Each light channel 13, 15 comprises imaging optics. The imaging optics may be implemented in various ways. In a first embodiment according to the present invention, shown in FIG. 1(a), the imaging optics of each light channel comprise a splitting mirror 17, 19 and a hollow mirror 21, 23, respectively. The combination of the splitting mirror and the hollow mirror replaces the customary three-lens eyepiece. To optimize the image quality, it is proposed to arrange a lens 18 between the image display panel 3 and the beam splitter. The head-mounted display proposed in this application is considerably lighter, easier to assemble and less expensive than the head-mounted display hitherto known.

A part of the light which will contribute to the formation of the image and is incident on the beam splitter, will be sent into a light channel by each splitting mirror 7, 9 of the beam splitter. The splitting mirror 7 of the beam splitter and the splitting mirror 19 of the light channel 15 into which the splitting mirror 7 of the beam splitter sends light contributing to the formation of the image, are preferably substantially parallel to each other. The same applies to the splitting mirrors 9 and 17. In this configuration, the hollow mirror 11 is present between the two light channels 13, 15, while the image display panel 3 is present on the opposite side of the beam splitter. The splitting mirrors 7 and 19, on the one hand, and the splitting mirrors 9 and 17, on the other hand, may enclose a given an angle, for example, an angle of 90° instead of being parallel to each other, but then the image display panel 3 and the hollow mirror 11 exchange places. The latter possibility is shown in a perspective view in FIG. 3.

In accordance with a further aspect of the present invention, it is proposed to render both the splitting mirrors of the beam splitter and the splitting mirrors in the light channels rotatable about their own axis, such that the mutual positions of the splitting mirrors 7 and 19 and the mutual positions of the splitting mirrors 9 and 17 are maintained. This means that the splitting mirrors 7 and 19, on the one hand, and the splitting mirrors 9 and 17, on the other hand, should either continue to enclose the same angle, or should remain substantially parallel to each other. Due to the rotation, it will be possible to adapt the interpupilar distance (IPD) to each user. The IPD may be varied, for example, between 55 and 70 mm. The splitting mirrors 7, 9, 17, 19 are rotatable about the points of rotation 51, 53, 55, 57. The points of rotation 55 and 57 coincide.

In FIG. 1(b), the splitting mirrors of the beam splitter 7, 9 mutually enclose a different angle than in FIG. 1(a). The same applies to the splitting mirrors 17, 19. Half the IPD is given by the distance d. The rotation of the different splitting mirrors results in the IPD in FIG. 1(a) being different from the IPD in FIG. 1(b).

A further difference between FIGS. 1(a) and 1(b) is that the image display panel in FIG. 1(a) is of the reflective type and the image display panel in FIG. 1(b) is of the transmissive type.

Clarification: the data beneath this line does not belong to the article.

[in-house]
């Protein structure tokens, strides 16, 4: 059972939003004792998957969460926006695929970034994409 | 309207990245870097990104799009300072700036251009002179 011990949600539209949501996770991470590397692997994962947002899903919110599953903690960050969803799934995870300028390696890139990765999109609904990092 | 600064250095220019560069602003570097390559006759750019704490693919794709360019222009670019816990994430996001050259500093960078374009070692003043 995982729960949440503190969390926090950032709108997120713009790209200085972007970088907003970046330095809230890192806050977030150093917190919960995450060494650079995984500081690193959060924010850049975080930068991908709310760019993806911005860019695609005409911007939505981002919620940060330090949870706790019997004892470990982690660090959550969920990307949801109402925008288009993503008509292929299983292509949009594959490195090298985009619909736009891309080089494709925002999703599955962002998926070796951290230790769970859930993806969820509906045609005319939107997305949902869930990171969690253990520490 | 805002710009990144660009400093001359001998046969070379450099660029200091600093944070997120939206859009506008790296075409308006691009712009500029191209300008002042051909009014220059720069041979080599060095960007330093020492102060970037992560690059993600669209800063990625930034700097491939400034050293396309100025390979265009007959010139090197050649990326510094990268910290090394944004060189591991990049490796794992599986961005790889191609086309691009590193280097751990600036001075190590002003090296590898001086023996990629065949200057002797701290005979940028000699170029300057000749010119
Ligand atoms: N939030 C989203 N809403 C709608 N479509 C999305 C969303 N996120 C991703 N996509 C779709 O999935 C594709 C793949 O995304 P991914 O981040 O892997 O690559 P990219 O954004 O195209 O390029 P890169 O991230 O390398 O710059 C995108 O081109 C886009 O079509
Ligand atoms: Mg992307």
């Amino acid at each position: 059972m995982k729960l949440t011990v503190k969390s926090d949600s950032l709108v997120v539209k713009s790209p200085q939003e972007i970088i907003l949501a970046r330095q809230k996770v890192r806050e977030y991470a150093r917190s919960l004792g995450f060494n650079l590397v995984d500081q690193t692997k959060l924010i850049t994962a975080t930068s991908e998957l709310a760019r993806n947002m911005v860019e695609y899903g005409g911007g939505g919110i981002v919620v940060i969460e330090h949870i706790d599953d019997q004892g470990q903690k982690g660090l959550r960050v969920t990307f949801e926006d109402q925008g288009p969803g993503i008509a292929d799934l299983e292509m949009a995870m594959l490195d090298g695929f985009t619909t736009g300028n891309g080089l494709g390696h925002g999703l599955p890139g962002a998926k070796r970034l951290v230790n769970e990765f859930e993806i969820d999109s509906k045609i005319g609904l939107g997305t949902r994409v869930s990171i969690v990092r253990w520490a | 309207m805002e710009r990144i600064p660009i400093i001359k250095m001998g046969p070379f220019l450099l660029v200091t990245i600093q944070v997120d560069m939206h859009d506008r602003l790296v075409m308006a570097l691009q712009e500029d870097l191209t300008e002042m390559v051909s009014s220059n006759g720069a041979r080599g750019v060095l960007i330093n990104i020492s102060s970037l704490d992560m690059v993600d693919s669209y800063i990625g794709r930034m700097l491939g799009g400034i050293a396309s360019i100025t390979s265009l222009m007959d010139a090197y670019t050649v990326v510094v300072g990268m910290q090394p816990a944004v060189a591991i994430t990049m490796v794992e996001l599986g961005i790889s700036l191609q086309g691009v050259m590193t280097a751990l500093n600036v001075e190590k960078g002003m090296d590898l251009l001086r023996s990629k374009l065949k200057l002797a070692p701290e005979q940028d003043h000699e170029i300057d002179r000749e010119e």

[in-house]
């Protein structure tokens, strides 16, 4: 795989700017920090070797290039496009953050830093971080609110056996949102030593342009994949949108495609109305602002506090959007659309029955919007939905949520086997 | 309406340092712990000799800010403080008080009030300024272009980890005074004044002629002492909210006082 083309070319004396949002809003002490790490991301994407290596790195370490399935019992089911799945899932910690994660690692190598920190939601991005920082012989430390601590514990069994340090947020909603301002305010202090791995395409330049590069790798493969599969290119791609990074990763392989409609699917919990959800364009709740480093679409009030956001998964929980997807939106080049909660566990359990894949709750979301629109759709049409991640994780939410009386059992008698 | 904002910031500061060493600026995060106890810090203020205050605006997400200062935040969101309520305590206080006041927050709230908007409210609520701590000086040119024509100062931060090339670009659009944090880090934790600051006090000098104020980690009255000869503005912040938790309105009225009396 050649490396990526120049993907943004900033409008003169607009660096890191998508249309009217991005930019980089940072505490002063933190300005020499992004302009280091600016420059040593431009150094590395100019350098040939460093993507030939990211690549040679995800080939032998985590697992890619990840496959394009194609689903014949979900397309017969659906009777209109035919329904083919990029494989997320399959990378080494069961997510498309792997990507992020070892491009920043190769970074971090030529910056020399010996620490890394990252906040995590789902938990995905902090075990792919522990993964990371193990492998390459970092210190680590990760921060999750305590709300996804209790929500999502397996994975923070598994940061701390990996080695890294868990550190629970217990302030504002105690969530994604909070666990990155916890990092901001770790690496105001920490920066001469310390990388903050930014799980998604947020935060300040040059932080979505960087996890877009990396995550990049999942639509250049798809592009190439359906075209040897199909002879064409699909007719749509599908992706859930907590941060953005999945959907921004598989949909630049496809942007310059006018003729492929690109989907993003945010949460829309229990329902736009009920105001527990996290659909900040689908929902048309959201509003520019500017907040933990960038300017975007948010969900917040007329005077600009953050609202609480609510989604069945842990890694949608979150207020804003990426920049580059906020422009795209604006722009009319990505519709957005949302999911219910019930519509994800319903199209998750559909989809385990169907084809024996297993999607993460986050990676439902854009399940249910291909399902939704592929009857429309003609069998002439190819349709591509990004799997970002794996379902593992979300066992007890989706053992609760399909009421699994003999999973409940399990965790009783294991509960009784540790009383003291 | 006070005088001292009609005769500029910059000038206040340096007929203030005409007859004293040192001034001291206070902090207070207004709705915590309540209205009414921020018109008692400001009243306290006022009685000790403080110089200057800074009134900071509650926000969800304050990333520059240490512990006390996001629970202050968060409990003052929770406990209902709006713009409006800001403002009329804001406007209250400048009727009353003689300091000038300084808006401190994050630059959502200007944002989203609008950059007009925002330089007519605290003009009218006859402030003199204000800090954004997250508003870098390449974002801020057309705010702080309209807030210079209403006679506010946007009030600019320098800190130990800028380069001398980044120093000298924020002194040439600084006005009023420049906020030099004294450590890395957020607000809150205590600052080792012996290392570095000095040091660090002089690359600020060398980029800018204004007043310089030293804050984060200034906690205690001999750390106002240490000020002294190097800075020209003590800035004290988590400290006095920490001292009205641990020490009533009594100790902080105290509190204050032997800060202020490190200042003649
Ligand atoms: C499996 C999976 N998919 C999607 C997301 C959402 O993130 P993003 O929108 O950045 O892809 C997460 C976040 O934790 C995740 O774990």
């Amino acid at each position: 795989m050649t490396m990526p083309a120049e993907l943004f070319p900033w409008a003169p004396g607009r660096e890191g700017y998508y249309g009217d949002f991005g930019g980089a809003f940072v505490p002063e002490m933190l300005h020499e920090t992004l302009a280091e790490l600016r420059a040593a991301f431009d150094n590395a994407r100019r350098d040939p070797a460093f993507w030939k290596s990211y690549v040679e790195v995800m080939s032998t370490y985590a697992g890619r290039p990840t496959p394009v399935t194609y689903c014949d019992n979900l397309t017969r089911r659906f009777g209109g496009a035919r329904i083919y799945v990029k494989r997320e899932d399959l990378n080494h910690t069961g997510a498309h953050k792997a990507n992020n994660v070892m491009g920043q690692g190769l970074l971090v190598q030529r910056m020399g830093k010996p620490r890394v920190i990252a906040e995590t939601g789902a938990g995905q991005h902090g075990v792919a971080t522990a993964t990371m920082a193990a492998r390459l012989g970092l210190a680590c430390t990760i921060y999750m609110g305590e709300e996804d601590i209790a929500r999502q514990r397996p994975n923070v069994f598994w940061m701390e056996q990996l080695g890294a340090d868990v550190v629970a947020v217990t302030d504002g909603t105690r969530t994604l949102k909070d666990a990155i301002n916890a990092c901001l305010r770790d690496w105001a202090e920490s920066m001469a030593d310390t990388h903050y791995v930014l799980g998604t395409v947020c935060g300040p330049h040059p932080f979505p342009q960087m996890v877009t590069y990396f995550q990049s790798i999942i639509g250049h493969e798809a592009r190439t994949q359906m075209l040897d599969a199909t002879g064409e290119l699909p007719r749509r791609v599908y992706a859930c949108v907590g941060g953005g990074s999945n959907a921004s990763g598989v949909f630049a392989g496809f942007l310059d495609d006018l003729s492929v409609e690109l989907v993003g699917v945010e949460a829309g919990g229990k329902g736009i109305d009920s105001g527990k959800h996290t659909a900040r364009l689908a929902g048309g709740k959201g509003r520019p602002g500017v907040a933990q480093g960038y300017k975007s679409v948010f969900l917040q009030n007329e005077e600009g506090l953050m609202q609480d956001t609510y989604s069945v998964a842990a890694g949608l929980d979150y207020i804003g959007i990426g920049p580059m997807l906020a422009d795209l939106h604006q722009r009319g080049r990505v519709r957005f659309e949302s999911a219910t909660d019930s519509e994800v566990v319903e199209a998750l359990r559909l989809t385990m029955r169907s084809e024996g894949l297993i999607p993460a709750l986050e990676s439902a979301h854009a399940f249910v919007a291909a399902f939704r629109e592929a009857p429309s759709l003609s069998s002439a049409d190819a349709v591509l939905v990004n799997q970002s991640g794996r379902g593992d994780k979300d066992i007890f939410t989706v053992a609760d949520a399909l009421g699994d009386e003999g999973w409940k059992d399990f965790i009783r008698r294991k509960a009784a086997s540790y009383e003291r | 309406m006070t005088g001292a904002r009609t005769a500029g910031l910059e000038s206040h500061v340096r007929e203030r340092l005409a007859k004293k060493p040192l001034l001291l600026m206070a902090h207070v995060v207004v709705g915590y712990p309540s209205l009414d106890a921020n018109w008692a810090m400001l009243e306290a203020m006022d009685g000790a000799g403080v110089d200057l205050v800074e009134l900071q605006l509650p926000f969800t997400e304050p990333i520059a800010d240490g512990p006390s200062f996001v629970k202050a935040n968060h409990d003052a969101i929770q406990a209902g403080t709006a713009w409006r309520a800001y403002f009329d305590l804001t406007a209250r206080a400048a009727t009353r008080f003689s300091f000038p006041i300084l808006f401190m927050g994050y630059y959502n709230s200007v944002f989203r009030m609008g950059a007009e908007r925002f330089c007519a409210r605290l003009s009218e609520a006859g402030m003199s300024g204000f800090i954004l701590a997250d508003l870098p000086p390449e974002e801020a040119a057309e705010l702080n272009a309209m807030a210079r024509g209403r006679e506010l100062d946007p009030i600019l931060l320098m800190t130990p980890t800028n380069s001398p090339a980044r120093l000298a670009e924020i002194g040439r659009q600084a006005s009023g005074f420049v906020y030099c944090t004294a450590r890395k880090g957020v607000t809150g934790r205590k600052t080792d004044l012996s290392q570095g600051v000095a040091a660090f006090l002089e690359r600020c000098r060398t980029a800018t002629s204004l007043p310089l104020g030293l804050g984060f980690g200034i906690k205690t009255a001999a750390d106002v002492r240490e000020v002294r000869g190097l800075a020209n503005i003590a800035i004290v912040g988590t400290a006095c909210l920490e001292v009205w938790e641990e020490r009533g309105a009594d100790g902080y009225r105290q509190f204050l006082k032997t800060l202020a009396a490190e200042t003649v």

FIG. 4 is a perspective view of an embodiment, analogous to those shown in FIGS. 1(a) and 1(b). The type of image display panel is left outside consideration in this embodiment, so that the illumination system is not shown. The light coming from the image display panel and having also passed through the hollow mirror, is split across the two light channels 13, 15 by the beam splitter 7, 9. This light is sent towards the splitting mirrors 17, 19 and reflected at least partly on these mirrors towards the hollow mirror 21 in the first light channel 13 and the hollow mirror 23 in the second light channel 15. Reflection takes place again on each hollow mirror 21, 23. The light reflected on the hollow mirror 21 is at least partly passed by the splitting mirror 17 towards the exit pupil 35, and the light reflected on the hollow mirror 23 is at least partly passed by the splitting mirror 19 towards the exit pupil 37. The lens 18, which is common for the two light channels 13, 15, ensures that the image quality is optimized.

FIG. 5 is a perspective view of another embodiment of the head-mounted display according to the invention. Also in this Figure, the type of image display panel is left outside consideration. The light coming from the image display panel 3, which reaches the beam splitter 7, 9 via the hollow mirror 11 and thus comprises the image information, is split across the two light channels 13, 15 again. The light is first incident on the folding mirror 41 in the first light channel 13 and on the folding mirror 43 in the second light channel 15. The folding mirror 41 reflects the incident light towards the splitting mirror 17, and the folding mirror 43 reflects the incident light towards the splitting mirror 19. The splitting mirror 17 reflects at least a part of the incident light towards the hollow mirror 21, and the splitting mirror 19 reflects at least a part of the light towards the hollow mirror 23. The hollow mirror 21 reflects the light towards the splitting mirror 17 again, and the hollow mirror 23 reflects the light towards the splitting mirror 19 again. Each splitting mirror 17, 19 will at least pass a part of this incident light towards the relevant exit pupil. The lens 18, shown in FIG. 4 and being common for the two light channels, is replaced in this case by a folding mirror 41, 43 in each channel.